A counter argument comes in the form of "law of the jungle". I have a good reference in mind, but will need to wait until tomorrow to grab quotes from it. Basically, there are many new viruses/bacteria that could threaten humans. Suppose one came along that was devastating, that chimps provided a good animal model, and that devastation to the human race could be avoided by animal testing in a few thousand chimps. Would that be OK? The philosophical argument is that species are inherently in competition, and that IF competition clearly raises its head again, animal rights goes out the window. Or does it? Part of the debate. A similar philosophical argument can be made about the birthday cake chimps. They were terrorizing humans. No one thought twice about killing them. Were those actions just? --Animalresearcher 22:10, 29 August 2006 (UTC)
Joking aside, "rights" as a concept does not exist in nature at the level of the individual. They are not, as mentioned by SV above, inherent. For one to have a "right" to anything, there must be others who accept that right, thus the concept is borne of society.
I would say they are uniquely human, though I guess one could argue there are established "rights" in animal communities also (for example, in meerkat communities everyone understands that the dominant pair are the only ones with the "right" to reproduce). However, the concept of "interspecific" rights is clearly uniquely human.
If we accept that then its not difficult to resolve the moral caveats pointed out above: we simply make an value-judgment based on our own POV. Afterall, thats what the rights movement appears to be. The concept is not one based in strict logic, infact there are huge holes in the logic of some in the rights movement. For example, a general principle invoked is to include species other than human beings within the moral community, but then many of the same activists support the Declaration on Great Apes. If this was accepted, then it would serve to give non-human apes superior rights to other animals, a form of speciesism. In supporting such a movement, one is implicitly accepting that "all animals are not morally equal", and thus some (apes) have more "moral value" than others (fleas). I fail to see how these two moral stances intergrate in a logical manner.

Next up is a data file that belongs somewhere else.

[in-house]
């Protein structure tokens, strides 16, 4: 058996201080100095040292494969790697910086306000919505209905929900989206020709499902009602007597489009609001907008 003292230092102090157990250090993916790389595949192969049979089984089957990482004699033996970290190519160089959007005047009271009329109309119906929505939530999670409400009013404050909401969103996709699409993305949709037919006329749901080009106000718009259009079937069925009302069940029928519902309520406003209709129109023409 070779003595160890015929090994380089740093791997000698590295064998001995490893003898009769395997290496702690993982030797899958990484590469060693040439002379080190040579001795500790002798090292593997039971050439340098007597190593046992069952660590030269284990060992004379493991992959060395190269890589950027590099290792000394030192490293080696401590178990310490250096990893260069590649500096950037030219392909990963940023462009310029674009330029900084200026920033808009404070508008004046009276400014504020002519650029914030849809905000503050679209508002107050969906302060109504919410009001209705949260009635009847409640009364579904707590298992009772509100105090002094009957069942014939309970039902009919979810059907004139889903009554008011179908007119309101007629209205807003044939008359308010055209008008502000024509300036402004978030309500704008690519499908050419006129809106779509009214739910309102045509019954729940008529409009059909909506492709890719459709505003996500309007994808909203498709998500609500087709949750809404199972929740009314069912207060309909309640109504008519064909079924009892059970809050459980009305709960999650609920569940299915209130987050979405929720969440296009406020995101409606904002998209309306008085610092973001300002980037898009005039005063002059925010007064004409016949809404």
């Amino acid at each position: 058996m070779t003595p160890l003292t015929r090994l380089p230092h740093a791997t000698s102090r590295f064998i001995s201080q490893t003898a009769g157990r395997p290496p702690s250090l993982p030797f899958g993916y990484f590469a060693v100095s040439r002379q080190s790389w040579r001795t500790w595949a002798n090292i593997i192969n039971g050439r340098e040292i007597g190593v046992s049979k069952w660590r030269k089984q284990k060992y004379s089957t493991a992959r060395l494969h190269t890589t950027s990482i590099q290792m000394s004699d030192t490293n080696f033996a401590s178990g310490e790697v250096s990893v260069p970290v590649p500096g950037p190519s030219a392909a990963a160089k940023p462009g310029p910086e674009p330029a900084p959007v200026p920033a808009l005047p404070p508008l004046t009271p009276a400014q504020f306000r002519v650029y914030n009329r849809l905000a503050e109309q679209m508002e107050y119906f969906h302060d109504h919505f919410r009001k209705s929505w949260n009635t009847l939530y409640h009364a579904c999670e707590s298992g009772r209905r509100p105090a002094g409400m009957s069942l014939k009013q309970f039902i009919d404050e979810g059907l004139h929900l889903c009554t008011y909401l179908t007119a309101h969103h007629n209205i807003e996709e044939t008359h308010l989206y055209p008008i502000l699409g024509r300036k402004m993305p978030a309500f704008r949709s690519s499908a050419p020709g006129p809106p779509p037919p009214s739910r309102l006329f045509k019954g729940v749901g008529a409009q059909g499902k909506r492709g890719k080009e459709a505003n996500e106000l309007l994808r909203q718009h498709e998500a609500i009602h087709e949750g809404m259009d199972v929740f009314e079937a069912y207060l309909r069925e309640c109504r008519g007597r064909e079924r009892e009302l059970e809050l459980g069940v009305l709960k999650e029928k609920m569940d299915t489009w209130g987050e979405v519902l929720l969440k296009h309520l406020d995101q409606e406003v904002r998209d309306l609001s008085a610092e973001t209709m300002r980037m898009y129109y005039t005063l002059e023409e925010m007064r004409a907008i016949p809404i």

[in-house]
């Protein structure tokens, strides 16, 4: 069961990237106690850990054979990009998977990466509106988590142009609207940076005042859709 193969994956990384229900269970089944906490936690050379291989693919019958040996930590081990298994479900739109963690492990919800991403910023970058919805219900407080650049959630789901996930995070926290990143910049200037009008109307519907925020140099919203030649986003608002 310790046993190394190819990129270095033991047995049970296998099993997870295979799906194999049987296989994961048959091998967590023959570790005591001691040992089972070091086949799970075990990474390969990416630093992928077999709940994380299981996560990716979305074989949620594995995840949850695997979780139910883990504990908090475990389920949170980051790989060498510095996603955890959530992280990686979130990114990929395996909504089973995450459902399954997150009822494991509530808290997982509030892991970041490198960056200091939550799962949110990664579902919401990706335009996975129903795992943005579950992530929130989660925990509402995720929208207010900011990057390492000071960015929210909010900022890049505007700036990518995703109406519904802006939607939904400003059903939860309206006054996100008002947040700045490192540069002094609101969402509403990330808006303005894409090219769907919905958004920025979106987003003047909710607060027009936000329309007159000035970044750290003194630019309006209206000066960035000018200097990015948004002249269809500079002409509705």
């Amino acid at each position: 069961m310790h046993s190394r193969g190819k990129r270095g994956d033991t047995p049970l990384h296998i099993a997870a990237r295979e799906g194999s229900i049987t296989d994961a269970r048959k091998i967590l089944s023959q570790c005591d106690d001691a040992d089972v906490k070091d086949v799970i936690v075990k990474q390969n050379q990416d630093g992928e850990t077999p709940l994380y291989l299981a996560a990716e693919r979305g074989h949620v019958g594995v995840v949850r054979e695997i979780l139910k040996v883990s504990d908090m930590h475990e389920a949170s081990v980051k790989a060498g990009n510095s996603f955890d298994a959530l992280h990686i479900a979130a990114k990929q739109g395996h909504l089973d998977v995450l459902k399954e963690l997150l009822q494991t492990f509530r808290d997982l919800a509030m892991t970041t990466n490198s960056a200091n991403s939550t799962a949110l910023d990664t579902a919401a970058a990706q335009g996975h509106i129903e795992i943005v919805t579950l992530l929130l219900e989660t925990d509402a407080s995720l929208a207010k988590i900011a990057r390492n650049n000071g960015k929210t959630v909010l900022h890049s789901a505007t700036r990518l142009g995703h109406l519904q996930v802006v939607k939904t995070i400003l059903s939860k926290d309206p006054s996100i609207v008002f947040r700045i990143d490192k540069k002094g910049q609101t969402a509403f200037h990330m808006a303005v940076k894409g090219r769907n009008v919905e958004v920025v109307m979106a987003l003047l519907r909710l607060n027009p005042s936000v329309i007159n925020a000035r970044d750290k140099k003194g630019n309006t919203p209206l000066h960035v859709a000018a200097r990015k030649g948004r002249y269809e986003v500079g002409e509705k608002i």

On the other hand, the situation as it stands is, in theory at least, is highly logic based. Its easy to draw a moral line between human rights/benefit and other animals. You hold that line and the moral decisions make themselves. You cross it and, to paraphrase, you find yourself in a seriously big nest of gay vipers. Rockpocket 23:07, 29 August 2006 (UTC)
Reference Nature 437, 30-32 (1 September 2005). (Subscription required) The authors justify the use of chimps by noting the unique research capabilities of the chimp. For example, similarities in immune system allow monoclonal antibodies to be tested in chimps, because the clearance of the monoclonal antibodies is similar in chimps and humans, whereas in monkeys and non-primate mammals the clearance is much faster because their immune systems recognize the monoclonal antibodies as foreign. Hepatitis B and C only cross-infect chimps and humans, and not any other animals to our scientific knowledge. Therefore they provide scientific power in such studies that cannot be replicated elsewhere. Chimps have a malarial parasite similar to the one that infects humans, but not cross-infecting (ie: humans can't get chimp malaria, but its malaria is closely related to human malaria). Malaria is an enormous world health issue. The authors point out these unique capabilities not to suggest that cures will definitely follow, but to suggest that scientifically these are the best bets. We can look backwards in time and know how chimps contributed to our current health treatments, looking forward is far more difficult, but there is good reason to believe human health care will be impacted by research in chimps in the upcoming decades. And currently the USA doesn't import or breed any chimps for its primate facilities. This article of course presents the scientific issues related to projected health care benefits from chimp research - the issue of their pain and suffering is not addressed, nor is the ethical issue of whether their potential pain and suffering from the primate facility testing justifies the potential benefits. If chimps are specifically exempted from animal testing, how does the reduction in their short-term pain and suffering compensate for the lack of reduction in long-term future human pain and suffering. Or is that trade-off immoral just as it would be immoral to experiment on non-consenting humans? Can chimps understand enough to consent? The majority of doomed late cancer patients consent to experimental low-probability therapies that at best may help future patients. Is it immoral to test on a non-consenting chimp but moral to experiment on a late-term human cancer patient? --Animalresearcher 15:01, 30 August 2006 (UTC)